How Land Transformation and Migration Could Impact the Public Health Crisis Caused by Venomous Snakes


The World Health Organization (WHO) considers snakebite envenoming–the potentially life-threatening disease caused by toxins from a venomous snake–a Neglected Tropical Disease.

Globally around 5.4 million people are bitten by venomous snakes every year, with snakebites killing between 81,000 and 138,000 people each year–more than dengue and rabies combined. An additional 400,000 of those bitten survive with an amputation or permanent disability, and these reports are likely a gross underestimate. 

Most of the snakebite victims are rural agricultural workers with few resources, living in middle- to low-income tropical countries. Due to its high prevalence and severe under-recognition, international agencies such as the WHO, the Global Snakebite Initiative, and Doctors Without Borders are working to raise awareness and develop solutions for the millions of people impacted by snakebite envenoming.

To best address this crisis, policymakers and public health authorities should consider using a comprehensive systems-based approach, such as a One Health approach, where human, animal, and ecosystem health perspectives are integrated, can be used by policymakers and public health practitioners to design long-term solutions and mitigate the burden of snakebite envenoming. One Health can help to ensure the health and well-being of people, animals, and the environment. Some USAID activities apply a One Health approach, including Africa RISING, an agroforestry initiative, and Health, Ecosystems, and Agriculture for Resilient, Thriving Societies (HEARTH), a multisectoral program that aims to conserve high-biodiversity landscapes and improve community well-being.

The burden of snakebites is predicted to worsen with climate change, population growth, and land-use change. Natural disasters such as hurricanes and floods are linked to higher rates of snakebites following the event–as snakes are swept from their nests or out of their home ranges by flooding or habitat disturbances, they often seek shelter in or near human dwellings. These weather events may also increase stress levels in snakes, rendering them more likely to strike.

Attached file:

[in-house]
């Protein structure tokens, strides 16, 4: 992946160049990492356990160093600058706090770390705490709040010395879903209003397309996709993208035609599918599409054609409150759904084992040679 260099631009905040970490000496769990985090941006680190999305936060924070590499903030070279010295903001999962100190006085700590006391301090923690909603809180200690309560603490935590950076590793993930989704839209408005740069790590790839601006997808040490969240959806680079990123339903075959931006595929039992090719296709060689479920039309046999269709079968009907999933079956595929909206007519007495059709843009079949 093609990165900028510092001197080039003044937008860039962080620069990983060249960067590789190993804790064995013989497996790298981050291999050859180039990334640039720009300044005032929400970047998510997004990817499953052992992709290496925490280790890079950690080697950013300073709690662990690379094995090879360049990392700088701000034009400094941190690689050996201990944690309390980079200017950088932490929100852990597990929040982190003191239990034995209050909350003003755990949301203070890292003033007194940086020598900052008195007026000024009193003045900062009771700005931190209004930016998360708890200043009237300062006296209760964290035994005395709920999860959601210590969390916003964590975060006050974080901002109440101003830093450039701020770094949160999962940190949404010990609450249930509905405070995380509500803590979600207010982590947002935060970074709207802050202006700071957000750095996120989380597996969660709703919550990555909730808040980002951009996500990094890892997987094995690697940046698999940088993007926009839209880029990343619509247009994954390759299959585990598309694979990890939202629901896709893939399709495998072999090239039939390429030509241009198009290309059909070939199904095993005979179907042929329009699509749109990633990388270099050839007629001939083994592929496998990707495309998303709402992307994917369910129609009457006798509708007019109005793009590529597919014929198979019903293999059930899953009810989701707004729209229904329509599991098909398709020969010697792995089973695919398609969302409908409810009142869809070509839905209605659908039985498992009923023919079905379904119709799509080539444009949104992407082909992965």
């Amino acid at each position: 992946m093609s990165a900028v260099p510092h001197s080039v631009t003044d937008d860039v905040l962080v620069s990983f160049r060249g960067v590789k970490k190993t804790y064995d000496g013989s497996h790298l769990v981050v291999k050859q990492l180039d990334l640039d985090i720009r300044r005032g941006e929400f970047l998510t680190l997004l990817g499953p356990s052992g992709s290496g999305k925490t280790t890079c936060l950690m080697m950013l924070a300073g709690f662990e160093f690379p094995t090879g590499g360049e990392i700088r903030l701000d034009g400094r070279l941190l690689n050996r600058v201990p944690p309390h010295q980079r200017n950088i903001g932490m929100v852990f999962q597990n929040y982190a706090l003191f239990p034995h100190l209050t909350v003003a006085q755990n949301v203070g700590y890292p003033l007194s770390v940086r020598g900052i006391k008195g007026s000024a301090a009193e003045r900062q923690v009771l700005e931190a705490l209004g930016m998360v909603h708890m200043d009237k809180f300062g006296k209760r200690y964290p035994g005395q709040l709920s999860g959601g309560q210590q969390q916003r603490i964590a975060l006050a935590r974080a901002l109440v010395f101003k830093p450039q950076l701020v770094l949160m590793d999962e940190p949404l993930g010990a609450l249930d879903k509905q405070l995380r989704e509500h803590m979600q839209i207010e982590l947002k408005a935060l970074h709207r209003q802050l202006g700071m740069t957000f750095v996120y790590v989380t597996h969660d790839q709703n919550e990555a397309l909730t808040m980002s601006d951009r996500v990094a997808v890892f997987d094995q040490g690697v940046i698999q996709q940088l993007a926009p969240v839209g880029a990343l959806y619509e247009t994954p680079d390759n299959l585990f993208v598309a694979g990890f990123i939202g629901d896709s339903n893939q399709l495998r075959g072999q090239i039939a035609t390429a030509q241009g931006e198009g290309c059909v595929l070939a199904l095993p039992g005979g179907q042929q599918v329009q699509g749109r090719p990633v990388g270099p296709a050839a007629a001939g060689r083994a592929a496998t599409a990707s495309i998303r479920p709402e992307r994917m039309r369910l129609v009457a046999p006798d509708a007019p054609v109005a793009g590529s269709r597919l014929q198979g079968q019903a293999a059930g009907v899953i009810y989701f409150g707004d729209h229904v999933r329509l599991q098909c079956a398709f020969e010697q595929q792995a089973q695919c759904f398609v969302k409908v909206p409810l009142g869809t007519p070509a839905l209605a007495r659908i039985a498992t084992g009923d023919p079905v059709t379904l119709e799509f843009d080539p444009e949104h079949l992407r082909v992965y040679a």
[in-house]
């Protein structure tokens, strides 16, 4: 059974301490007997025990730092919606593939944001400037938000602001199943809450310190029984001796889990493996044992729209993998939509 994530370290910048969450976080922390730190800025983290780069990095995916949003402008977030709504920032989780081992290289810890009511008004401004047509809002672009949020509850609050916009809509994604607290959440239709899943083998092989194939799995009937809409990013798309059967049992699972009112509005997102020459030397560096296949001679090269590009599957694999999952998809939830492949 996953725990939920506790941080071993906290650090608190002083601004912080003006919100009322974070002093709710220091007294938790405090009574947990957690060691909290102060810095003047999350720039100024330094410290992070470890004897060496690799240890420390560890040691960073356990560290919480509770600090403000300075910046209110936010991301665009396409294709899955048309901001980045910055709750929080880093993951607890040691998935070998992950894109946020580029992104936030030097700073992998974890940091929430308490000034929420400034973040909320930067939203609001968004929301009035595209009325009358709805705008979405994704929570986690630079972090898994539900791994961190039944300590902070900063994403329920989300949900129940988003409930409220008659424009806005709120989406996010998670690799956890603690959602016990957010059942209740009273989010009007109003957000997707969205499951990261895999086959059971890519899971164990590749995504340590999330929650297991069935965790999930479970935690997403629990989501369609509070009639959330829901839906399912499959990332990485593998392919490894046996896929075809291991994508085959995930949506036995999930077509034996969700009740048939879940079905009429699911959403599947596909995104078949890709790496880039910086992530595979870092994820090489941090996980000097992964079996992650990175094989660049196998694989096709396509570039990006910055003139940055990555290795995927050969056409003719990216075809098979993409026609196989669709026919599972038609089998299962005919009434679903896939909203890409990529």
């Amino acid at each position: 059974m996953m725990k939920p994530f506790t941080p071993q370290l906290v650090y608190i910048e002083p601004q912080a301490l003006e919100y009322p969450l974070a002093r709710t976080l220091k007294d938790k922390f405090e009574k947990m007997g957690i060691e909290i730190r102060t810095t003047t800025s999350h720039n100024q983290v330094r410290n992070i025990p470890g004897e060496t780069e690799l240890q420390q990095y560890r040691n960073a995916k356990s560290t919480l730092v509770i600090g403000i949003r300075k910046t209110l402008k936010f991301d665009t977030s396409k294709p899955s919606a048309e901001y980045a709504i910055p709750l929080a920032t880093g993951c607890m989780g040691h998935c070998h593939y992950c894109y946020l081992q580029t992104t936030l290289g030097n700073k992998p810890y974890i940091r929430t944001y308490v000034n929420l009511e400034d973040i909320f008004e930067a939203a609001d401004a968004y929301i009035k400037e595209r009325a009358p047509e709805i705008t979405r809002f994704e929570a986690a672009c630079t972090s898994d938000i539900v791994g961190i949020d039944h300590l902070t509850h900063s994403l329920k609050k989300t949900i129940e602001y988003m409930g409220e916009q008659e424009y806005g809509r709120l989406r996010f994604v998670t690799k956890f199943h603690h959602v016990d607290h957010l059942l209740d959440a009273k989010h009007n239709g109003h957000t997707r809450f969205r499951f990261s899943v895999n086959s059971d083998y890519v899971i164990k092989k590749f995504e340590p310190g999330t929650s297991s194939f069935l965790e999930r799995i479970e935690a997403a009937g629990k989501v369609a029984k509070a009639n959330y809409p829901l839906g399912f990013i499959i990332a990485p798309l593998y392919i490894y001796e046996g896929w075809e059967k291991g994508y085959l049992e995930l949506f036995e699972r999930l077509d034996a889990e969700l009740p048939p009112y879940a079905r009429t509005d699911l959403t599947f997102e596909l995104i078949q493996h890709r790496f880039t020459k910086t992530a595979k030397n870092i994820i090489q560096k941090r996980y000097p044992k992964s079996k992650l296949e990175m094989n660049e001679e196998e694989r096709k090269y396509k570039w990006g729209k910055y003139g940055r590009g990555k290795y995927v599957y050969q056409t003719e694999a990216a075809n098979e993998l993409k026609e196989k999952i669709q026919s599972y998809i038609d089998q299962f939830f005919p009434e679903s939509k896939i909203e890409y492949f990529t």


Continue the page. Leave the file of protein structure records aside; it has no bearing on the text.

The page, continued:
The changing climate is altering the distribution and abundance of certain species, especially cold-blooded animals such as snakes. Herpetologists in Costa Rica and Mozambique, for instance, are reporting the presence of venomous species at higher elevations than in past decades.

Forced human migration is also considered a risk factor for snakebite. In tropical migration routes such as the Darien gap linking Colombia and Panama, snakebites are among the many dangers that migrants face. When fleeing violence, migrants are often forced to hide in brushy areas where snakes hide. While on the move or in camps, people have little to no access to healthcare. Migrant workers are also vulnerable to poor labor conditions, working barefoot or at night, when snakes are most active. 

Land use change and urbanization are making snakebites more prevalent. With the loss of native habitat and prey, some snake species seek refuge and sustenance in urban areas, where rats and pigeons are easy to find. This increased human-snake interface raises the risk for envenomations.